My friends and I have been playing a lot of games together recently. It’s quite remarkable how much time one has when no longer in school, and given how much time we spend together, it always helps to find fun, accessible activities for us to do together. Enter board games.
It turns out there’s a huge world of board games. BoardGameGeek is a great database of the ones that exist, but with so many and a decent investment to get any of them, it’s hard to know which one is right. Right now, most of them aren’t right since my housing is in transition right now, but if I wasn’t, it would be really handy to find a way to narrow down to my own preferences in games and the situations I would be playing it in. For that, I built the Board Game Chooser, a simple website that walks you through to a good fit.
All of the credit for the data goes to the Silver Oak Casino, who made a huge flowchart for picking a board game. My contribution here was just processing the data and putting it online for greater accessibility. I hope it’s helpful to you.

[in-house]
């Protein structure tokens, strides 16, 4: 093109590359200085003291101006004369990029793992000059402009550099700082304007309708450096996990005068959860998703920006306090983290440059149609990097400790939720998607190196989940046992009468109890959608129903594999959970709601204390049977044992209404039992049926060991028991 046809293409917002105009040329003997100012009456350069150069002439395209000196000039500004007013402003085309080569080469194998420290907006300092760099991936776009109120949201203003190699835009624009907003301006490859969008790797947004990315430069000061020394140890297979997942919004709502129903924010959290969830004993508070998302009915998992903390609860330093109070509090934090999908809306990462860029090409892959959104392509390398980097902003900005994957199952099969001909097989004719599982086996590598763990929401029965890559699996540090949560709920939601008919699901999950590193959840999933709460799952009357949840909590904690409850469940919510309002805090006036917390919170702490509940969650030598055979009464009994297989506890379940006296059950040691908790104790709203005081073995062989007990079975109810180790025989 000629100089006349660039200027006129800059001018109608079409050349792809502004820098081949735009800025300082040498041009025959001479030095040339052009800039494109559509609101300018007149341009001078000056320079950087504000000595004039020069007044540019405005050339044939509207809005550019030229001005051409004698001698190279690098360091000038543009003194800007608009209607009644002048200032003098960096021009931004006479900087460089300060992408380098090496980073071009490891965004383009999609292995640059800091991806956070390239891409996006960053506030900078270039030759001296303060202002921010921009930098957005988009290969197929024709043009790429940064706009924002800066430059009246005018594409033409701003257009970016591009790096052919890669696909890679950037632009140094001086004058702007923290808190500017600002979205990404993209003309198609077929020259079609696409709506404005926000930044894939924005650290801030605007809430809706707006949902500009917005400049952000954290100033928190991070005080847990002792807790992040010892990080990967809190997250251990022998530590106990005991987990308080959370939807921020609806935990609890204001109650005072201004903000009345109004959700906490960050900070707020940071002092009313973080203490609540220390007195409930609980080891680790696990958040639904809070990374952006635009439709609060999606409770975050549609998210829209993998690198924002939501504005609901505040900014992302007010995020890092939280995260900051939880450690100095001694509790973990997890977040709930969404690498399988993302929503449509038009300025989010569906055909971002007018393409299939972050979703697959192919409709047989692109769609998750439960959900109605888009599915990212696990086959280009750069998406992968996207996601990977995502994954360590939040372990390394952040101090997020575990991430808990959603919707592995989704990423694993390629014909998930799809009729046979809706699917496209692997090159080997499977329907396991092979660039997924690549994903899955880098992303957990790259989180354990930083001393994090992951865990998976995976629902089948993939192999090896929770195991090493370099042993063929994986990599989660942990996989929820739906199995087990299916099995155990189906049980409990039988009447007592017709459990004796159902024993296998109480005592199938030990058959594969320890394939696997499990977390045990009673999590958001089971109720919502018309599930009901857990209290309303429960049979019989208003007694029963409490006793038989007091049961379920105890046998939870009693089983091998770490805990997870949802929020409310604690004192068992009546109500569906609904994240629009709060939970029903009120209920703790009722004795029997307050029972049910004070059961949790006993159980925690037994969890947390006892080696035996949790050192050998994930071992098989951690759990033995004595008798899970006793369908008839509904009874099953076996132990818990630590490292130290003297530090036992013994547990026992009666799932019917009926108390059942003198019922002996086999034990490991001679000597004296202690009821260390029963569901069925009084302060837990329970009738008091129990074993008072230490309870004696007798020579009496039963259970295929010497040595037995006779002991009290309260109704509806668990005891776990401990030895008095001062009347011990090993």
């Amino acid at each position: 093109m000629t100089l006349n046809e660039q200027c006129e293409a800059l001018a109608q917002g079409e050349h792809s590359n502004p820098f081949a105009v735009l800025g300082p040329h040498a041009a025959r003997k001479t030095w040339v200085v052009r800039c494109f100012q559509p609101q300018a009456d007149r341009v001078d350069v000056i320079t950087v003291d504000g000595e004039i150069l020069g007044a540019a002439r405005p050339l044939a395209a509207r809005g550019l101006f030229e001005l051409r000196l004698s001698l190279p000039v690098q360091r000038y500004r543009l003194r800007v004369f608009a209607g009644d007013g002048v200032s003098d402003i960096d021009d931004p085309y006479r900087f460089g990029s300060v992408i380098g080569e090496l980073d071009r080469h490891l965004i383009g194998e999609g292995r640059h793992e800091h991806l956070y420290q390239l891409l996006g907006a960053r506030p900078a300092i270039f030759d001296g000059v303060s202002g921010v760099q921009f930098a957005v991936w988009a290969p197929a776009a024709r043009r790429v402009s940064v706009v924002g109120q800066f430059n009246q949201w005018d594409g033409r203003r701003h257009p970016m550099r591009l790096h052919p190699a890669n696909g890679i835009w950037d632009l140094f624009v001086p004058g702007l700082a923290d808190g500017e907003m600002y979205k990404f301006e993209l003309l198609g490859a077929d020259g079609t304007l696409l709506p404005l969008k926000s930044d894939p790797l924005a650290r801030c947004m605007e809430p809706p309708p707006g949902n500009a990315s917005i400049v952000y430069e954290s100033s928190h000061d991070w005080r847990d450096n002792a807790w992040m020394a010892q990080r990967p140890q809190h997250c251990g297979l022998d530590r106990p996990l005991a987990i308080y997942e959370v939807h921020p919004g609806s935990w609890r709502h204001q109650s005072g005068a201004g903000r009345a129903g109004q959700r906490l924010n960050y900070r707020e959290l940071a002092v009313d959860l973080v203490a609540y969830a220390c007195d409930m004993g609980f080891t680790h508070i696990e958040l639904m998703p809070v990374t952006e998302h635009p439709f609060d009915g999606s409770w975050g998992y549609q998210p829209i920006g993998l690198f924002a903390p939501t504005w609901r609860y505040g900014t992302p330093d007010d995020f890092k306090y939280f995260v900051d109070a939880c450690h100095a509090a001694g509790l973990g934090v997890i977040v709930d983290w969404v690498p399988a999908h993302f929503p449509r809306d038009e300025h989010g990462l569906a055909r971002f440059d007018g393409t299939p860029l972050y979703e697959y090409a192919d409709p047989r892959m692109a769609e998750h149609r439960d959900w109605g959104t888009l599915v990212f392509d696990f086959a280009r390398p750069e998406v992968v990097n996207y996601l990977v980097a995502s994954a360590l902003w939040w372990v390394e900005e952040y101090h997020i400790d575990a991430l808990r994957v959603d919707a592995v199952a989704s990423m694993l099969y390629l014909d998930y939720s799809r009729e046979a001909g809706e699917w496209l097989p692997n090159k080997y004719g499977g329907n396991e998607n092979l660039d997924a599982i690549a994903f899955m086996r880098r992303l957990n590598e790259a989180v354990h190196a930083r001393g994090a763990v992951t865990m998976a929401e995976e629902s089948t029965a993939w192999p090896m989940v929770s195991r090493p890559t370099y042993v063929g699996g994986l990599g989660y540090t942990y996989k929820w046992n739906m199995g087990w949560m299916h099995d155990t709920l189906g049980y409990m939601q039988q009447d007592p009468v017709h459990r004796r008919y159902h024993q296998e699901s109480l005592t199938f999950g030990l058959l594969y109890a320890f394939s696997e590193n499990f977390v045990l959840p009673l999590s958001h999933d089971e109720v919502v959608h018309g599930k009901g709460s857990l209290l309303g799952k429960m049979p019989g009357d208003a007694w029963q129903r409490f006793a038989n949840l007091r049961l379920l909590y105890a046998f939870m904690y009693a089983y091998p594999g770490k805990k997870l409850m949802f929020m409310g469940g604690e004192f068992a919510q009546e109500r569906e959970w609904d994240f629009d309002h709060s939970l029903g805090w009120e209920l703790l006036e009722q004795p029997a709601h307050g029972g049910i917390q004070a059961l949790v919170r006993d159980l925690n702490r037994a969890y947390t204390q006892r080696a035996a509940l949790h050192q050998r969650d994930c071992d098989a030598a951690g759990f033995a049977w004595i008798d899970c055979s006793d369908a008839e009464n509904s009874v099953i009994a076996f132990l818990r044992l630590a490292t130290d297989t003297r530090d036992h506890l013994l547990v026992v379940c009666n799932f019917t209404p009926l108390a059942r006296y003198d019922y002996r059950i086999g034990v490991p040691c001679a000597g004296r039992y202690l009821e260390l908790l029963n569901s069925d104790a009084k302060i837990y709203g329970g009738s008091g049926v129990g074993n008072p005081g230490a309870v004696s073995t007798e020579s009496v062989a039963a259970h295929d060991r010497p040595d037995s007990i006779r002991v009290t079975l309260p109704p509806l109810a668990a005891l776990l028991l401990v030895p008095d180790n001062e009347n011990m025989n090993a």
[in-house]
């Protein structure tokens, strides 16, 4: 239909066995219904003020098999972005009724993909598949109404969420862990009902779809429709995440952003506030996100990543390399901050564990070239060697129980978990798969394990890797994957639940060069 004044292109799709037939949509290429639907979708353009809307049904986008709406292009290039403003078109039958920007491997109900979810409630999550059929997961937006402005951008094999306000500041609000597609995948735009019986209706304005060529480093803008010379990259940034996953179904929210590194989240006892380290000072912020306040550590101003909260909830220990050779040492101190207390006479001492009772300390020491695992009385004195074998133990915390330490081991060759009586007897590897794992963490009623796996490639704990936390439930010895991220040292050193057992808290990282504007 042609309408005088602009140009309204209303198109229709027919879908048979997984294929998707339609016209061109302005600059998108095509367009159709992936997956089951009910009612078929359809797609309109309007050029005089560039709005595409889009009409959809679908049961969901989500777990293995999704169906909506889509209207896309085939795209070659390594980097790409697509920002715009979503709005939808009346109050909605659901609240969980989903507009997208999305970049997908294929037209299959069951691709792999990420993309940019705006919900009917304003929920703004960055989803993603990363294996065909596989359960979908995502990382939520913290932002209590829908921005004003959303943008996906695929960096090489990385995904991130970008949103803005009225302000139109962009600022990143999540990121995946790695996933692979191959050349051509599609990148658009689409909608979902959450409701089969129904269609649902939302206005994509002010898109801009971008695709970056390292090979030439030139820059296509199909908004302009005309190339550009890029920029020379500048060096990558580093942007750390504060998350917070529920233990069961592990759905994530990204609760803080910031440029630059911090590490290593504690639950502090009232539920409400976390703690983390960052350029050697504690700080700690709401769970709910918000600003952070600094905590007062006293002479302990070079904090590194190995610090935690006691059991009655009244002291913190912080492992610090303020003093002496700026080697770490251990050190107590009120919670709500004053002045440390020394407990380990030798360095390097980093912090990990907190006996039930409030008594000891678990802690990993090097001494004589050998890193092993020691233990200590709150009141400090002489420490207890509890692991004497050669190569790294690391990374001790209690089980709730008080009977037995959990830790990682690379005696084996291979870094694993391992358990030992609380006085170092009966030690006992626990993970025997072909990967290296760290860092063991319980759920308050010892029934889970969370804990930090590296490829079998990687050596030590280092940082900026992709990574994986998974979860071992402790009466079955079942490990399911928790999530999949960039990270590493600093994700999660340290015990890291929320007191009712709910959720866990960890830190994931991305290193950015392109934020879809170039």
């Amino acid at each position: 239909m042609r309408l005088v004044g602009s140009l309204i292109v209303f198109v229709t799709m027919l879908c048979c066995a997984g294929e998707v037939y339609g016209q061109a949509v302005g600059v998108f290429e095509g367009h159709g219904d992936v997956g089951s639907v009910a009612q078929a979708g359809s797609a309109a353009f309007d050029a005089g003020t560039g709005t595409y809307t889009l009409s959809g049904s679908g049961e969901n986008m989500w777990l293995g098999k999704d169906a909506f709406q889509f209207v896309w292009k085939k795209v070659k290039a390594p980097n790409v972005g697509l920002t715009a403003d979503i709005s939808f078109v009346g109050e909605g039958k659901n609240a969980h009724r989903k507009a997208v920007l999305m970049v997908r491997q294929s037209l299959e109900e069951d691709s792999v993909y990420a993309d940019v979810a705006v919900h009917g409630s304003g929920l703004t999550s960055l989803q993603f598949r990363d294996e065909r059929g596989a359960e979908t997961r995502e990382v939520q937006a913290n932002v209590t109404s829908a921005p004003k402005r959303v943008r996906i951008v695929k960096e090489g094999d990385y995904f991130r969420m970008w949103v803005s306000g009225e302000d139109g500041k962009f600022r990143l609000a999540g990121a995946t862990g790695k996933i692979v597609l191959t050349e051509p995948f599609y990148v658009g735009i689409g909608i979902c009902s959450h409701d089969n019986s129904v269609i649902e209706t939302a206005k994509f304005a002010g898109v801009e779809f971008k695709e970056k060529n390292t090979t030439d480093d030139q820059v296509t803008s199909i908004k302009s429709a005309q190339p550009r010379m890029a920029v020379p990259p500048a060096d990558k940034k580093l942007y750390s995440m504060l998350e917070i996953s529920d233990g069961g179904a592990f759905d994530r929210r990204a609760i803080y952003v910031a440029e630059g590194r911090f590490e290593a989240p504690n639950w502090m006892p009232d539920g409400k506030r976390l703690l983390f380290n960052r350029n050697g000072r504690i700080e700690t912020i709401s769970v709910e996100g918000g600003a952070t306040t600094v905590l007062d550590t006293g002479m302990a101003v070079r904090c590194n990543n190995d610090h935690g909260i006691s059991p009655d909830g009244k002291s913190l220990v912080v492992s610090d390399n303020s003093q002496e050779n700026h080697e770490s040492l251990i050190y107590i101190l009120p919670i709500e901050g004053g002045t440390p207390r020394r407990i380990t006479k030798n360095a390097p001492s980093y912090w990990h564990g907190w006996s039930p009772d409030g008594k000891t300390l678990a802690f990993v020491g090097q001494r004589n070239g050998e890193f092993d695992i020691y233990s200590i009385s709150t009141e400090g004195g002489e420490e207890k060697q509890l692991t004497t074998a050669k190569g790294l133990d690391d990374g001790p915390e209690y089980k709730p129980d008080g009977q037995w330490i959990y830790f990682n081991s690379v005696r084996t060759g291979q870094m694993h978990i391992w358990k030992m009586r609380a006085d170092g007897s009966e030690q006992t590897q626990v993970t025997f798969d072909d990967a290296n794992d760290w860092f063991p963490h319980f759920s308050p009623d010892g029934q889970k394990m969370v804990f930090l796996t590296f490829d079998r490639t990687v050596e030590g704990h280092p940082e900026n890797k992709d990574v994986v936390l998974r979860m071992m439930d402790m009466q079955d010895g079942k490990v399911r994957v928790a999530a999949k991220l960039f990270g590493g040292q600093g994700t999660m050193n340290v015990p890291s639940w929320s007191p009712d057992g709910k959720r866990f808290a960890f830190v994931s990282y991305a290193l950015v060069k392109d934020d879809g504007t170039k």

Given that the path does feel like a series of pages, however, I am also using browser history in HTML5 to simulate the same effect. If you’re in a modern browser, you’ll notice the URL change as you click through choices, and if you navigate directly to any of those pages, you’ll return to the same state. It even supports the browser “back” and “forward” buttons, which have become critical in surfing the web but can often be a web developer’s nightmare.
Anyways, enough about tech. If you’re still interested, you can see all of the code at https://github.com/StoicLoofah/boardgame-chooser. Otherwise, go ahead and try it out, and I hope you find something that interests you.
And as a last second pitch, if you do want to play a game, please consider going out to a local game store or bookstore instead of just buying it online. The game store I went to growing up was a great place, not only as a retail space for fun things but also as a community for people looking to play games of any sort. Internet retailers may be $10 less than MSRP, but they don’t have tables in the back to meet new people to play with.